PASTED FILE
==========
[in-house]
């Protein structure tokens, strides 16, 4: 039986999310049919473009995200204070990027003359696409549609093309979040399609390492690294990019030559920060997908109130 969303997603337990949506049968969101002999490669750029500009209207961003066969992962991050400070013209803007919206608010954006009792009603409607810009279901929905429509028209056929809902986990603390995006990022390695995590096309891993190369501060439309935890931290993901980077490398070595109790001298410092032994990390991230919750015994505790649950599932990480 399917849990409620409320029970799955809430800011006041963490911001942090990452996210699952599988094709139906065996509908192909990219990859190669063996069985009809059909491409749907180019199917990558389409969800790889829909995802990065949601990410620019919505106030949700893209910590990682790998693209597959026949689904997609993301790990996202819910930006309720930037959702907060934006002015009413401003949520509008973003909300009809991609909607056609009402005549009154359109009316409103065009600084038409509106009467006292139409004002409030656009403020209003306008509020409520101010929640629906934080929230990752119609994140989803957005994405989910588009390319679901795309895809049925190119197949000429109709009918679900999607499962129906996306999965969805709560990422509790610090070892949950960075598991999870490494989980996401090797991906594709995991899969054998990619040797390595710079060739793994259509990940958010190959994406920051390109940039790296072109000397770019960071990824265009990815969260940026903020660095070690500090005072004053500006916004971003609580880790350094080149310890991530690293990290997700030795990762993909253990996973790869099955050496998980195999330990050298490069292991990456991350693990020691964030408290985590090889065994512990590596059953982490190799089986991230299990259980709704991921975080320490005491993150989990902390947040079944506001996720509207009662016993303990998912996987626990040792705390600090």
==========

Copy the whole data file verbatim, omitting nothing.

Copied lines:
[in-house]
């Protein structure tokens, strides 16, 4: 039986999310049919473009995200204070990027003359696409549609093309979040399609390492690294990019030559920060997908109130 969303997603337990949506049968969101002999490669750029500009209207961003066969992962991050400070013209803007919206608010954006009792009603409607810009279901929905429509028209056929809902986990603390995006990022390695995590096309891993190369501060439309935890931290993901980077490398070595109790001298410092032994990390991230919750015994505790649950599932990480 399917849990409620409320029970799955809430800011006041963490911001942090990452996210699952599988094709139906065996509908192909990219990859190669063996069985009809059909491409749907180019199917990558389409969800790889829909995802990065949601990410620019919505106030949700893209910590990682790998693209597959026949689904997609993301790990996202819910930006309720930037959702907060934006002015009413401003949520509008973003909300009809991609909607056609009402005549009154359109009316409103065009600084038409509106009467006292139409004002409030656009403020209003306008509020409520101010929640629906934080929230990752119609994140989803957005994405989910588009390319679901795309895809049925190119197949000429109709009918679900999607499962129906996306999965969805709560990422509790610090070892949950960075598991999870490494989980996401090797991906594709995991899969054998990619040797390595710079060739793994259509990940958010190959994406920051390109940039790296072109000397770019960071990824265009990815969260940026903020660095070690500090005072004053500006916004971003609580880790350094080149310890991530690293990290997700030795990762993909253990996973790869099955050496998980195999330990050298490069292991990456991350693990020691964030408290985590090889065994512990590596059953982490190799089986991230299990259980709704991921975080320490005491993150989990902390947040079944506001996720509207009662016993303990998912996987626990040792705390600090």